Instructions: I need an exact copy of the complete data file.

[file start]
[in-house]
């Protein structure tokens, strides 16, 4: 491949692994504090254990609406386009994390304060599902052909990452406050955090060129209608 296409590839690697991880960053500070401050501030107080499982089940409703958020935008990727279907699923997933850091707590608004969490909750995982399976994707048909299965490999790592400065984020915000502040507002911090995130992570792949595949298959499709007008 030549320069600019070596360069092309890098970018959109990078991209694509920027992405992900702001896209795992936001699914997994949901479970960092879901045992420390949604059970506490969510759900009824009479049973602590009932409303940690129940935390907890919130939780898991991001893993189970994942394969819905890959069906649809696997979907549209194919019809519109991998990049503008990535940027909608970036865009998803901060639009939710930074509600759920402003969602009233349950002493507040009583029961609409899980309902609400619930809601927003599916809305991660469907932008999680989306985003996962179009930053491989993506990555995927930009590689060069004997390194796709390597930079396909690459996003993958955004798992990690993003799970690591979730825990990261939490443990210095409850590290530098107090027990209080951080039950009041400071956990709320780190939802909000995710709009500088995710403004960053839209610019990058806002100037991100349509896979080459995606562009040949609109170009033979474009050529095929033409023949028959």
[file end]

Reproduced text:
[in-house]
């Protein structure tokens, strides 16, 4: 491949692994504090254990609406386009994390304060599902052909990452406050955090060129209608 296409590839690697991880960053500070401050501030107080499982089940409703958020935008990727279907699923997933850091707590608004969490909750995982399976994707048909299965490999790592400065984020915000502040507002911090995130992570792949595949298959499709007008 030549320069600019070596360069092309890098970018959109990078991209694509920027992405992900702001896209795992936001699914997994949901479970960092879901045992420390949604059970506490969510759900009824009479049973602590009932409303940690129940935390907890919130939780898991991001893993189970994942394969819905890959069906649809696997979907549209194919019809519109991998990049503008990535940027909608970036865009998803901060639009939710930074509600759920402003969602009233349950002493507040009583029961609409899980309902609400619930809601927003599916809305991660469907932008999680989306985003996962179009930053491989993506990555995927930009590689060069004997390194796709390597930079396909690459996003993958955004798992990690993003799970690591979730825990990261939490443990210095409850590290530098107090027990209080951080039950009041400071956990709320780190939802909000995710709009500088995710403004960053839209610019990058806002100037991100349509896979080459995606562009040949609109170009033979474009050529095929033409023949028959």